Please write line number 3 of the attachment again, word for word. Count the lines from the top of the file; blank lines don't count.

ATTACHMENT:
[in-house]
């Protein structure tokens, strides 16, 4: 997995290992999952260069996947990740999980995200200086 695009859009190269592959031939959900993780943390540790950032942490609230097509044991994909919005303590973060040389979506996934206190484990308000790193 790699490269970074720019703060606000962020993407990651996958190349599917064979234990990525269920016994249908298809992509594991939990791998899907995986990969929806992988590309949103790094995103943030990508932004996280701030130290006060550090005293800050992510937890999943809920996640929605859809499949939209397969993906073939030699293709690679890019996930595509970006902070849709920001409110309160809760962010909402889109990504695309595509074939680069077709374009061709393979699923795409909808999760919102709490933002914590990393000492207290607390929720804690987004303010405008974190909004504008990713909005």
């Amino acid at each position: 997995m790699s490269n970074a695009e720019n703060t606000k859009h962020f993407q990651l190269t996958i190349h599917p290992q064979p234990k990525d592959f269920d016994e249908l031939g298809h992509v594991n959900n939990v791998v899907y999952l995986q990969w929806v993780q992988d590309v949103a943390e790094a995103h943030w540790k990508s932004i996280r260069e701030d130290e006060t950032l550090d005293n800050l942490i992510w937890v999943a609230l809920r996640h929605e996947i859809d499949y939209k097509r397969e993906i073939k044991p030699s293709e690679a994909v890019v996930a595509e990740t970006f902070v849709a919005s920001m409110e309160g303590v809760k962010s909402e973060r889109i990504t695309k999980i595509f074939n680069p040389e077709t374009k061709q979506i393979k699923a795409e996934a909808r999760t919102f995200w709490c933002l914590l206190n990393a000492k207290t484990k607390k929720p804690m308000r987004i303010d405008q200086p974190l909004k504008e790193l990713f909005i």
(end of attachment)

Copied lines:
């Amino acid at each position: 997995m790699s490269n970074a695009e720019n703060t606000k859009h962020f993407q990651l190269t996958i190349h599917p290992q064979p234990k990525d592959f269920d016994e249908l031939g298809h992509v594991n959900n939990v791998v899907y999952l995986q990969w929806v993780q992988d590309v949103a943390e790094a995103h943030w540790k990508s932004i996280r260069e701030d130290e006060t950032l550090d005293n800050l942490i992510w937890v999943a609230l809920r996640h929605e996947i859809d499949y939209k097509r397969e993906i073939k044991p030699s293709e690679a994909v890019v996930a595509e990740t970006f902070v849709a919005s920001m409110e309160g303590v809760k962010s909402e973060r889109i990504t695309k999980i595509f074939n680069p040389e077709t374009k061709q979506i393979k699923a795409e996934a909808r999760t919102f995200w709490c933002l914590l206190n990393a000492k207290t484990k607390k929720p804690m308000r987004i303010d405008q200086p974190l909004k504008e790193l990713f909005i």